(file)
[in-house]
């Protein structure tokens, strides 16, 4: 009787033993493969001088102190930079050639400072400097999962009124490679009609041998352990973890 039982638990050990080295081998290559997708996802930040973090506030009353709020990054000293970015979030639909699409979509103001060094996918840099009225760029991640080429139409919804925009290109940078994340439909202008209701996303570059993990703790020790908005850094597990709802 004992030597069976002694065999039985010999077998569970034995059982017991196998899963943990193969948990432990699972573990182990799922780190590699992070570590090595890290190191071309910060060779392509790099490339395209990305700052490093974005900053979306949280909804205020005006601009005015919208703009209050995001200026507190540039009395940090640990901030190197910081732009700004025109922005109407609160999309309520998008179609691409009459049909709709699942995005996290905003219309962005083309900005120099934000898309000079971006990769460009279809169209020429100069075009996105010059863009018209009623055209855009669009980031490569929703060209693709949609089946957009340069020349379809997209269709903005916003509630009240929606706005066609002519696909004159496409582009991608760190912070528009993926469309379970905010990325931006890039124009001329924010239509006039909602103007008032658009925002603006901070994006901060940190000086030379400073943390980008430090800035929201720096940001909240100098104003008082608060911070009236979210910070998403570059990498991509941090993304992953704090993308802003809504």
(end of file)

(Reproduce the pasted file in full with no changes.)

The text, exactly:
[in-house]
């Protein structure tokens, strides 16, 4: 009787033993493969001088102190930079050639400072400097999962009124490679009609041998352990973890 039982638990050990080295081998290559997708996802930040973090506030009353709020990054000293970015979030639909699409979509103001060094996918840099009225760029991640080429139409919804925009290109940078994340439909202008209701996303570059993990703790020790908005850094597990709802 004992030597069976002694065999039985010999077998569970034995059982017991196998899963943990193969948990432990699972573990182990799922780190590699992070570590090595890290190191071309910060060779392509790099490339395209990305700052490093974005900053979306949280909804205020005006601009005015919208703009209050995001200026507190540039009395940090640990901030190197910081732009700004025109922005109407609160999309309520998008179609691409009459049909709709699942995005996290905003219309962005083309900005120099934000898309000079971006990769460009279809169209020429100069075009996105010059863009018209009623055209855009669009980031490569929703060209693709949609089946957009340069020349379809997209269709903005916003509630009240929606706005066609002519696909004159496409582009991608760190912070528009993926469309379970905010990325931006890039124009001329924010239509006039909602103007008032658009925002603006901070994006901060940190000086030379400073943390980008430090800035929201720096940001909240100098104003008082608060911070009236979210910070998403570059990498991509941090993304992953704090993308802003809504």